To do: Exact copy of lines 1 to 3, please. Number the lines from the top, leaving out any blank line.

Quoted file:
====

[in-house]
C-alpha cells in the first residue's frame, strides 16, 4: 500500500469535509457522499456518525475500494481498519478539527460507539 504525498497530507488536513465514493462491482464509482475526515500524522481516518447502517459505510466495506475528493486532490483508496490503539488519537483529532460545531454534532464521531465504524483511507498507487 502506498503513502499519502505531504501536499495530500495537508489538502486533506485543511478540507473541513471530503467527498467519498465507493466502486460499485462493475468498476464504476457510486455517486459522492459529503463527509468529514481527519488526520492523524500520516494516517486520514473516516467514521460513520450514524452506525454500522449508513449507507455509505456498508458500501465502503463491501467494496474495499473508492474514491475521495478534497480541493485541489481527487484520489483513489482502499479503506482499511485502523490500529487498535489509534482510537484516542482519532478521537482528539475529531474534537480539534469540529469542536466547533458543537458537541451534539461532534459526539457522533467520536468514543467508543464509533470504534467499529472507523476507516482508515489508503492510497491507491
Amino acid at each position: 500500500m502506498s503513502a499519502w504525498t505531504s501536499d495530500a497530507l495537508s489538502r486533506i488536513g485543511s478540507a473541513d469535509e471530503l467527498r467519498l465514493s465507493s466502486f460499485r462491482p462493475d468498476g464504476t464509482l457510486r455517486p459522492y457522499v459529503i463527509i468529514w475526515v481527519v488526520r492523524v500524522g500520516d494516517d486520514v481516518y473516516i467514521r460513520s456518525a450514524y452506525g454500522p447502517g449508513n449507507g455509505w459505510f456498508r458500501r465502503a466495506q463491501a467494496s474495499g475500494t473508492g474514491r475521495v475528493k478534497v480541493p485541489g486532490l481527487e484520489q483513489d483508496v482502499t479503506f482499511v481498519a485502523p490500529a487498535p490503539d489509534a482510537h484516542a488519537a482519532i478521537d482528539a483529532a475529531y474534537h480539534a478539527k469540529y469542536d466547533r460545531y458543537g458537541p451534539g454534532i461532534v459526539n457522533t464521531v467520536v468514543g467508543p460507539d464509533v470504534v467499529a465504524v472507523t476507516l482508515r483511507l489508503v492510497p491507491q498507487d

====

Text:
[in-house]
C-alpha cells in the first residue's frame, strides 16, 4: 500500500469535509457522499456518525475500494481498519478539527460507539 504525498497530507488536513465514493462491482464509482475526515500524522481516518447502517459505510466495506475528493486532490483508496490503539488519537483529532460545531454534532464521531465504524483511507498507487 502506498503513502499519502505531504501536499495530500495537508489538502486533506485543511478540507473541513471530503467527498467519498465507493466502486460499485462493475468498476464504476457510486455517486459522492459529503463527509468529514481527519488526520492523524500520516494516517486520514473516516467514521460513520450514524452506525454500522449508513449507507455509505456498508458500501465502503463491501467494496474495499473508492474514491475521495478534497480541493485541489481527487484520489483513489482502499479503506482499511485502523490500529487498535489509534482510537484516542482519532478521537482528539475529531474534537480539534469540529469542536466547533458543537458537541451534539461532534459526539457522533467520536468514543467508543464509533470504534467499529472507523476507516482508515489508503492510497491507491
Amino acid at each position: 500500500m502506498s503513502a499519502w504525498t505531504s501536499d495530500a497530507l495537508s489538502r486533506i488536513g485543511s478540507a473541513d469535509e471530503l467527498r467519498l465514493s465507493s466502486f460499485r462491482p462493475d468498476g464504476t464509482l457510486r455517486p459522492y457522499v459529503i463527509i468529514w475526515v481527519v488526520r492523524v500524522g500520516d494516517d486520514v481516518y473516516i467514521r460513520s456518525a450514524y452506525g454500522p447502517g449508513n449507507g455509505w459505510f456498508r458500501r465502503a466495506q463491501a467494496s474495499g475500494t473508492g474514491r475521495v475528493k478534497v480541493p485541489g486532490l481527487e484520489q483513489d483508496v482502499t479503506f482499511v481498519a485502523p490500529a487498535p490503539d489509534a482510537h484516542a488519537a482519532i478521537d482528539a483529532a475529531y474534537h480539534a478539527k469540529y469542536d466547533r460545531y458543537g458537541p451534539g454534532i461532534v459526539n457522533t464521531v467520536v468514543g467508543p460507539d464509533v470504534v467499529a465504524v472507523t476507516l482508515r483511507l489508503v492510497p491507491q498507487d